Today’s workforce in the United States is more diverse than ever. And people are the most important asset of any company. For companies to succeed in the global marketplace, they must make the most of the full range of their people. Companies must attract and retain the right skills, the best minds, all the required resources – and that means diversity. But differences in language and culture can cause a communication gap that results in job safety issues.
When workers cannot communicate effectively to perform work duties, co-workers also can become impacted resulting in low morale, low production and profit and potentially increased accidents.
But making accommodations for those with Limited English Proficiency come at a cost.
When employers balk at the potential price tag of a program that might include bilingual training, translators and other strategies, they should be reminded of the costs of accidents and OSHA fines.
And nowhere in the regulations does it say that if your folks cannot understand the language, it’s still OK for them to be exposed to workplace hazards.
Job Safety Issues
Problems also arise in the course of OSHA inspections if employees are unable to describe working conditions, or if translators are not available to interpret.
These differences may prevent workers from reporting or questioning potential hazards, conditions or work practices present to their employer, supervisor or co-workers.
The Society for Human Resource Management (SHRM) reported that language barriers contribute to 25 percent of all workplace injuries and loss of life, according to estimates from the Occupational Safety and Health Administration.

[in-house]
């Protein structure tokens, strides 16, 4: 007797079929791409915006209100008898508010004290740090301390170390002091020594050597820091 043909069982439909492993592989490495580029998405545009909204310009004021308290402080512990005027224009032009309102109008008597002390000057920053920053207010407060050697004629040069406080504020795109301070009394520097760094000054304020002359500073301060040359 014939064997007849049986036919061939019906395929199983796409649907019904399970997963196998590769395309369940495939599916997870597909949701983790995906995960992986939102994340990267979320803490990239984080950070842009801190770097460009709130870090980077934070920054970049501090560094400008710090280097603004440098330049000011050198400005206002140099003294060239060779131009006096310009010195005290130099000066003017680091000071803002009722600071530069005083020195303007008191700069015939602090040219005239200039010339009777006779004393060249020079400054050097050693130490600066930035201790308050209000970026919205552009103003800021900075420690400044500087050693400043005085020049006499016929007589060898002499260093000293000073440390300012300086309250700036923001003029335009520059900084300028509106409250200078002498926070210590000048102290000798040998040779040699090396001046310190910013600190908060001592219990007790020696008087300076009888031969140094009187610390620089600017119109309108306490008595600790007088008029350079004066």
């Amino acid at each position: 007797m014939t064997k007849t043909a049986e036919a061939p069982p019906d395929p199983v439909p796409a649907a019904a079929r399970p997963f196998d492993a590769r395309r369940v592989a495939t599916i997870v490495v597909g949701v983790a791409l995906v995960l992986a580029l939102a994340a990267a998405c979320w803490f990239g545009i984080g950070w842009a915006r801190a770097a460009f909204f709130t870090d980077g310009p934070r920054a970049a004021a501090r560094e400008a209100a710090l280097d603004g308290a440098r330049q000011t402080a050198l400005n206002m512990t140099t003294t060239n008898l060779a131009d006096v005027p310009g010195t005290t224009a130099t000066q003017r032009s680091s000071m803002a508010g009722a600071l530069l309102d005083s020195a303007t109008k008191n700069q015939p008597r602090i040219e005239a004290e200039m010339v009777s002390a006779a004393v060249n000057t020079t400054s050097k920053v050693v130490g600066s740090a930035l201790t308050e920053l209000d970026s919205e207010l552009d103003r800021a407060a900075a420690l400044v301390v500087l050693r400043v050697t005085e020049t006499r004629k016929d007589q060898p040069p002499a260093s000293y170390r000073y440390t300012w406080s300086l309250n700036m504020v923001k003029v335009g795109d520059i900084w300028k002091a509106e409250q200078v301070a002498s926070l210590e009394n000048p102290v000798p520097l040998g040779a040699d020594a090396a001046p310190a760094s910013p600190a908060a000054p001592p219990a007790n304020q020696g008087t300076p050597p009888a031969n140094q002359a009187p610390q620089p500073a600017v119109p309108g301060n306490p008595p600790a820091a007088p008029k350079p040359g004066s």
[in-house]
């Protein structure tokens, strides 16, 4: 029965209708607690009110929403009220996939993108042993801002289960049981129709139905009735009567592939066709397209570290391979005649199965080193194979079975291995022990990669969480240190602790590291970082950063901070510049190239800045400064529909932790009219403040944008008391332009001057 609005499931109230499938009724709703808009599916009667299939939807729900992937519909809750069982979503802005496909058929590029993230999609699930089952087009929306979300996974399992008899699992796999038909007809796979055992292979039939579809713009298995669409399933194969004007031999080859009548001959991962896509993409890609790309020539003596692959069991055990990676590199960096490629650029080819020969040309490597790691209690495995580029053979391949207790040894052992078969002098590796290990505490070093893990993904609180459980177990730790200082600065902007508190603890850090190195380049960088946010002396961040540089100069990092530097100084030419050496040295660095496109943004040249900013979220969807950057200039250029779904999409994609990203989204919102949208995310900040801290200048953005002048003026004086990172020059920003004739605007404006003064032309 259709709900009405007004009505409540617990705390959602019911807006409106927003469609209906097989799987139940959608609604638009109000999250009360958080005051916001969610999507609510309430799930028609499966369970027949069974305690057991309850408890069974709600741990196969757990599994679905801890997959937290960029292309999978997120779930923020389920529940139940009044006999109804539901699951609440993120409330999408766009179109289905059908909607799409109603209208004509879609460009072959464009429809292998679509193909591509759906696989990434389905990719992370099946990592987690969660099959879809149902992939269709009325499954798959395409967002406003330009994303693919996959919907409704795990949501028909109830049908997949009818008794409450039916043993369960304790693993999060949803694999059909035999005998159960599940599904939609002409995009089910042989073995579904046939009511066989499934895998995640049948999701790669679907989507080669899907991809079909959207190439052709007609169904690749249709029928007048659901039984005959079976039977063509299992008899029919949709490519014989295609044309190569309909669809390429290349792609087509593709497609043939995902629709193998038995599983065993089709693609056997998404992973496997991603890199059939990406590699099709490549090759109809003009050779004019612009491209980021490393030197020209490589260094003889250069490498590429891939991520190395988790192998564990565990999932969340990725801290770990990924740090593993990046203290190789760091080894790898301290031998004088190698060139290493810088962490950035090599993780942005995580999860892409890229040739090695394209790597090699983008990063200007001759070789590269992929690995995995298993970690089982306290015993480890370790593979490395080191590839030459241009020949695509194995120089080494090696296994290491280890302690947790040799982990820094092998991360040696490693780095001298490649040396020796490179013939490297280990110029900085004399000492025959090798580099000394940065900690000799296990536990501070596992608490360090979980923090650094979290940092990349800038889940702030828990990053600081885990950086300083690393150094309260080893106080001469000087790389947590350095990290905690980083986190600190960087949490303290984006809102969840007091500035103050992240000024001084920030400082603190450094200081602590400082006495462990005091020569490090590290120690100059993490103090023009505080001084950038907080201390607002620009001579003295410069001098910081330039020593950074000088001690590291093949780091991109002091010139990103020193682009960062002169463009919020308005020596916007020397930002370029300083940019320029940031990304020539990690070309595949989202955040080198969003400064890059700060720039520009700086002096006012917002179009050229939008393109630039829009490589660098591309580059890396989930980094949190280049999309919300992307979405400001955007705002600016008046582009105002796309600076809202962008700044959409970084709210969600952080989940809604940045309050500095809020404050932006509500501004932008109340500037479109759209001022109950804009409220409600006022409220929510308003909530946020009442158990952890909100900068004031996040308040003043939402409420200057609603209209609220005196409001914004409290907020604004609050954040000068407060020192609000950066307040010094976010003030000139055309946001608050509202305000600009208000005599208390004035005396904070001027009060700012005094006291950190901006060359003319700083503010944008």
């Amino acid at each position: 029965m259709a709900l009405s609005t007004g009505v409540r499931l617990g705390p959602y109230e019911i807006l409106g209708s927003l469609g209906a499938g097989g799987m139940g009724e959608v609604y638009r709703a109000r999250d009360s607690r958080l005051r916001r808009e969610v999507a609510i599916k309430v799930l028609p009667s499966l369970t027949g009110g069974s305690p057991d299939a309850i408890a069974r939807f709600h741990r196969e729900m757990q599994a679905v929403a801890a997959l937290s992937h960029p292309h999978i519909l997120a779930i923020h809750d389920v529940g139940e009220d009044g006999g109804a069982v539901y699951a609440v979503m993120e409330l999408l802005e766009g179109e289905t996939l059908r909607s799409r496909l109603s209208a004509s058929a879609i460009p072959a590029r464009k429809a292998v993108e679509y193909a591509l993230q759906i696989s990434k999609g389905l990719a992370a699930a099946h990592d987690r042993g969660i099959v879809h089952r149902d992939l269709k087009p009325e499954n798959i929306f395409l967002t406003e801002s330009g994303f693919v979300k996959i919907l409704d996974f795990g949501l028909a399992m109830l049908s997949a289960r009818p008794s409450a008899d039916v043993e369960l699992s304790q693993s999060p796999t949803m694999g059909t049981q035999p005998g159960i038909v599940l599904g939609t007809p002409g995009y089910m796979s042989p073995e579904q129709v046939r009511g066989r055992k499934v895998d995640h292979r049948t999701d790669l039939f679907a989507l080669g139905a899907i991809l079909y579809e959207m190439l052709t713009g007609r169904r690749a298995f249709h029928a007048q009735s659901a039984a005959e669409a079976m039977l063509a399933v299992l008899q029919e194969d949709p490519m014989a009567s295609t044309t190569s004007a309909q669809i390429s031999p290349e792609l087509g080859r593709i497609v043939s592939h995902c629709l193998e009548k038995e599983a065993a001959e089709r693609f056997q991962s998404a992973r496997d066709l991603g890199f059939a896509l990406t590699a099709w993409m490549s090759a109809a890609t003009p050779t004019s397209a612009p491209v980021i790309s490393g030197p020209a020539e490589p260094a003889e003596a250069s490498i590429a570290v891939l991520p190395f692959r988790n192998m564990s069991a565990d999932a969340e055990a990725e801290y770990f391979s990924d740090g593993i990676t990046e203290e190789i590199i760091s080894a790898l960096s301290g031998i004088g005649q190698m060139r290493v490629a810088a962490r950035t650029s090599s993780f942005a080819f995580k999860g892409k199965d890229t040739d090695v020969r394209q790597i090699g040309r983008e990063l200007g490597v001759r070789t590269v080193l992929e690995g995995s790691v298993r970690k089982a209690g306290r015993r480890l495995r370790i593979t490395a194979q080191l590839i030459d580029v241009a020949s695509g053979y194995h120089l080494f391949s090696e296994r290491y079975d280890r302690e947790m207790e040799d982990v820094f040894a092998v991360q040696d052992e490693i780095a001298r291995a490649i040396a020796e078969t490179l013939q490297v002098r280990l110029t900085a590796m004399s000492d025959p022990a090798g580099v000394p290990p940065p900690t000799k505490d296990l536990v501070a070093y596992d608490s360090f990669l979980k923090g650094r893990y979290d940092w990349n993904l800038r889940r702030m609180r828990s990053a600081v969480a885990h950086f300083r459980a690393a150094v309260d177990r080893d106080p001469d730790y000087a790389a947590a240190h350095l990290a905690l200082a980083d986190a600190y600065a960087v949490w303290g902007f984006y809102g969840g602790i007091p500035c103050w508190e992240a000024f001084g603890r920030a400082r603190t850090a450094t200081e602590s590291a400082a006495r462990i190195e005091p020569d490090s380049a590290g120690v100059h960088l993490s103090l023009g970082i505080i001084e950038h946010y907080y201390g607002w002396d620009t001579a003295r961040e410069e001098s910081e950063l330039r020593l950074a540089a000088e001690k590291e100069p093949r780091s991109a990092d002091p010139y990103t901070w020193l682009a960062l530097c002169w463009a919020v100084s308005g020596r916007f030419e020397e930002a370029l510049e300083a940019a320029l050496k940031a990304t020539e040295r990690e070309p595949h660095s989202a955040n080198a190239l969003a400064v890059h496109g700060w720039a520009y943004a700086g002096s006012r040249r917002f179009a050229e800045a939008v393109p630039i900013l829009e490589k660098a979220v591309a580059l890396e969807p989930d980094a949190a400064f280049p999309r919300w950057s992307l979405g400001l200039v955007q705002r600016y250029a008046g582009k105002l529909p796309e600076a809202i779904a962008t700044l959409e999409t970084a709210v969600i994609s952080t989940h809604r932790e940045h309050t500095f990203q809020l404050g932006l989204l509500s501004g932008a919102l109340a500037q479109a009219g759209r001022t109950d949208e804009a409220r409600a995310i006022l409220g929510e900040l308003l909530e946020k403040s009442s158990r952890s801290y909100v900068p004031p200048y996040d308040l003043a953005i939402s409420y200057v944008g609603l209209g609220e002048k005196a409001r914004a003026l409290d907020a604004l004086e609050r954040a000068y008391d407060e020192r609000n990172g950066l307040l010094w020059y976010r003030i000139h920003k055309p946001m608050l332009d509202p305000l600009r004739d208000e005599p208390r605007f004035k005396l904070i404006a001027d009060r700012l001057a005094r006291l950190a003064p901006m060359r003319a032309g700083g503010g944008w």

What’s Currently Being Done Nationally
OSHA has initiated alliances and public-sector outreach initiatives for Latino and Hispanic workers as well as other non-English speaking groups. Many OSHA publications and safety training materials are available in multiple languages, including Spanish, Chinese, Creole, Korean, Russian and Vietnamese.
Possible Solutions to Ensure a Safe Jobsite – What You Can Do
- Offer hands-on training that requires demonstration of understanding – makes liberal use of visual aids to demonstrate hazards.
- Conducts safety training in both English and the language of the native speakers, using translators.
- Pairs a new, non-English-speaking worker with a seasoned employee. This helps the newcomer learn safety rules and language and promotes cultural understanding between the workers.
- Having labels and material safety data sheets in a language that employees can understand. And, he reminds them that the fact that an employee appears to be able to speak English does not mean he or she can read and write it.
- Offering ESL Classes (English as a Second Language) onsite at the company or let employees where to find within the community.